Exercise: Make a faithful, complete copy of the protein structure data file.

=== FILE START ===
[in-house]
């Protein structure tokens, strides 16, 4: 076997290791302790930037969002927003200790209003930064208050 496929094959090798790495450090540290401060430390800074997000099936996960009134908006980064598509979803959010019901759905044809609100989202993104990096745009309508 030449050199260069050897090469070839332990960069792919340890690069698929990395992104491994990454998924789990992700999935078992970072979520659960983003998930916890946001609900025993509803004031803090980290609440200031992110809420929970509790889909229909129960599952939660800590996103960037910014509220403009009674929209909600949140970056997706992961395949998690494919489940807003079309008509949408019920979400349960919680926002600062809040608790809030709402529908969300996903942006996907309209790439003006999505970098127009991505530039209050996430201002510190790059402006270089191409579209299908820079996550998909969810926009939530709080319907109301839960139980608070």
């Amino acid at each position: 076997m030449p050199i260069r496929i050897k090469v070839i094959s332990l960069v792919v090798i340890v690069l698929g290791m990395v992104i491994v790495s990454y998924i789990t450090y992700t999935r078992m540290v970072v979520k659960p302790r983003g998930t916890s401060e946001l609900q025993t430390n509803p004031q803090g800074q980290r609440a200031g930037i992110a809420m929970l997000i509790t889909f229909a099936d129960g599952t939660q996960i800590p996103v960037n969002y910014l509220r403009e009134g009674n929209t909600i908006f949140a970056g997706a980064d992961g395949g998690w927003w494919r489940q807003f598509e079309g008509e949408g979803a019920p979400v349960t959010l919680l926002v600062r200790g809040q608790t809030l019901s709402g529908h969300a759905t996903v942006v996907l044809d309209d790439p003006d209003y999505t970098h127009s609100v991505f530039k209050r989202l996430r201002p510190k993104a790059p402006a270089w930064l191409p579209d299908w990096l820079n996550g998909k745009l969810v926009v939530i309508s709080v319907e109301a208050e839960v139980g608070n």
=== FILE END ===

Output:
[in-house]
């Protein structure tokens, strides 16, 4: 076997290791302790930037969002927003200790209003930064208050 496929094959090798790495450090540290401060430390800074997000099936996960009134908006980064598509979803959010019901759905044809609100989202993104990096745009309508 030449050199260069050897090469070839332990960069792919340890690069698929990395992104491994990454998924789990992700999935078992970072979520659960983003998930916890946001609900025993509803004031803090980290609440200031992110809420929970509790889909229909129960599952939660800590996103960037910014509220403009009674929209909600949140970056997706992961395949998690494919489940807003079309008509949408019920979400349960919680926002600062809040608790809030709402529908969300996903942006996907309209790439003006999505970098127009991505530039209050996430201002510190790059402006270089191409579209299908820079996550998909969810926009939530709080319907109301839960139980608070």
């Amino acid at each position: 076997m030449p050199i260069r496929i050897k090469v070839i094959s332990l960069v792919v090798i340890v690069l698929g290791m990395v992104i491994v790495s990454y998924i789990t450090y992700t999935r078992m540290v970072v979520k659960p302790r983003g998930t916890s401060e946001l609900q025993t430390n509803p004031q803090g800074q980290r609440a200031g930037i992110a809420m929970l997000i509790t889909f229909a099936d129960g599952t939660q996960i800590p996103v960037n969002y910014l509220r403009e009134g009674n929209t909600i908006f949140a970056g997706a980064d992961g395949g998690w927003w494919r489940q807003f598509e079309g008509e949408g979803a019920p979400v349960t959010l919680l926002v600062r200790g809040q608790t809030l019901s709402g529908h969300a759905t996903v942006v996907l044809d309209d790439p003006d209003y999505t970098h127009s609100v991505f530039k209050r989202l996430r201002p510190k993104a790059p402006a270089w930064l191409p579209d299908w990096l820079n996550g998909k745009l969810v926009v939530i309508s709080v319907e109301a208050e839960v139980g608070n």